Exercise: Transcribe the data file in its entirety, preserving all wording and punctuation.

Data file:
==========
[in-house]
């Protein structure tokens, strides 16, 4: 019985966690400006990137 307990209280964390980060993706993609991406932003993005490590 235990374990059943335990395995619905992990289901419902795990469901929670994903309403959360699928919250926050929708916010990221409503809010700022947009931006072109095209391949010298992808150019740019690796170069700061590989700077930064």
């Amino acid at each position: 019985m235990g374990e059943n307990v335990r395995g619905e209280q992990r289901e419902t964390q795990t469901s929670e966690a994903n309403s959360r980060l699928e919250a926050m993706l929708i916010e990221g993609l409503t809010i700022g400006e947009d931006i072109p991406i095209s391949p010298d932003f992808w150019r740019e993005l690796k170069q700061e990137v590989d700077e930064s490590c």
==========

[in-house]
């Protein structure tokens, strides 16, 4: 019985966690400006990137 307990209280964390980060993706993609991406932003993005490590 235990374990059943335990395995619905992990289901419902795990469901929670994903309403959360699928919250926050929708916010990221409503809010700022947009931006072109095209391949010298992808150019740019690796170069700061590989700077930064």
């Amino acid at each position: 019985m235990g374990e059943n307990v335990r395995g619905e209280q992990r289901e419902t964390q795990t469901s929670e966690a994903n309403s959360r980060l699928e919250a926050m993706l929708i916010e990221g993609l409503t809010i700022g400006e947009d931006i072109p991406i095209s391949p010298d932003f992808w150019r740019e993005l690796k170069q700061e990137v590989d700077e930064s490590c």